“Also expanding and continuing on with the Zero Fare for Better Air initiative, with the two-month thing we did for the RTD and the bus system that I think is looking to expand on that. Also possibly, a very popular program is the tax credits for buying electric bicycles and vehicles," said Rodriguez about other potential legislation Coloradans may see in 2024. “I think every year that you'll see some environmental bills. We have a lot of people that are very invested in the environmental community."

Over a decade ago, the Budget Stabilization Factor was created "in the school finance formula due to the Great Recession and economic downturn that put pressure on the state’s budget. The factor is a state budget tool that proportionally reduces the amount of total funding for each school district. The factor reduces state aid to districts."

Duran and Rodriguez said this year will mark a huge milestone in the Budget Stabilization Factor.

“One of the big ones that we're excited about, that's been going on longer than I've been in the legislature... is paying off the Budget Stabilization Factor for education," said Rodriguez. "Well, it's not going to solve everything. Obviously, it's a big hole that we've been trying to fill for years... and we're finally going to get to pay that off. That's going to help secure more money to students in schools and teachers trying to provide for them, because as you know, our funding for education is one of the lowest in the country."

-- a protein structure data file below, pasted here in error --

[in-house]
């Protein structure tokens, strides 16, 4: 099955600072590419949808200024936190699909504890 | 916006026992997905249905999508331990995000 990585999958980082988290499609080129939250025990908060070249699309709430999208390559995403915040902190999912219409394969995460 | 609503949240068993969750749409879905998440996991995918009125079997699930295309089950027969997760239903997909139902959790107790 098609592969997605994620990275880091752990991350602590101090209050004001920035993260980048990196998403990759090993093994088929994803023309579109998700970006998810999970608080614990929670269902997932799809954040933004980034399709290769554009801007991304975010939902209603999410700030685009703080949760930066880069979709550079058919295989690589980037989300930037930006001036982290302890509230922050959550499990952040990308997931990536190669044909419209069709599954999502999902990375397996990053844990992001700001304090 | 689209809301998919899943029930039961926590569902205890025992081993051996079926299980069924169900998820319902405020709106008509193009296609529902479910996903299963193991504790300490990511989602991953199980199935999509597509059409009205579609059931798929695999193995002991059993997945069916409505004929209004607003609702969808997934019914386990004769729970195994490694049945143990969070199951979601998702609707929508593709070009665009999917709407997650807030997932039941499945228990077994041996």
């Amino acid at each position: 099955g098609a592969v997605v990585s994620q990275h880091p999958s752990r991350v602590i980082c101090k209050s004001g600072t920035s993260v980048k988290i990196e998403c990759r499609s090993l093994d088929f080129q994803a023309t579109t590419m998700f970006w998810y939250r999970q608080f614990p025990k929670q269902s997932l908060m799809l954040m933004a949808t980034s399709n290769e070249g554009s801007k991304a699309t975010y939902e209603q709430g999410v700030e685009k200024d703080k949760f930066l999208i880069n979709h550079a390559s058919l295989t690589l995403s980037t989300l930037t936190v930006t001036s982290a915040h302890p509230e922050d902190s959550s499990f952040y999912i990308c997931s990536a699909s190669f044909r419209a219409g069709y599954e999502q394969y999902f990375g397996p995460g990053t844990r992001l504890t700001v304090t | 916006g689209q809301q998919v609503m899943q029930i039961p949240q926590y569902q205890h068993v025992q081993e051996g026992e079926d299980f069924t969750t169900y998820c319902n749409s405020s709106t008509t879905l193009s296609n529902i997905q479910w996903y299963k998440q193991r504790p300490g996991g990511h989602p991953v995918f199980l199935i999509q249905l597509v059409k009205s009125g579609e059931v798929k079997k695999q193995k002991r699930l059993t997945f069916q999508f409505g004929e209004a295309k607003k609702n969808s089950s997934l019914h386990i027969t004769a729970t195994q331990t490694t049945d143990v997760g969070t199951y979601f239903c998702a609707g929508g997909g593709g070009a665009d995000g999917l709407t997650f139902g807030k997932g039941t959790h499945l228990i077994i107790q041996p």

Duran plans to sponsor a piece of legislation she has been working on since 2019 that aims to standardize the testing around concealed carry, but she is not aware of last year's failed assault rifle ban bill coming back in 2024.

“How can we curtail gun violence? And what can we do, not only at the state level but in the community level," said Duran.

Denver7 asked about apparent turmoil in the current political climate for Colorado Democrats, following the resignation of former State Representatives Said Sharbini and Ruby Dickson, who both used the word "vitriol" when describing the conditions at the Capitol. Over the summer, Rep. Elisabeth Epps and Rep. Robert Marshall filed a lawsuit against the Colorado House of Representatives, claiming "pervasive violations" of the Colorado open meetings law. The lawsuit was settled, but the two no longer serve on the House Judiciary Committee.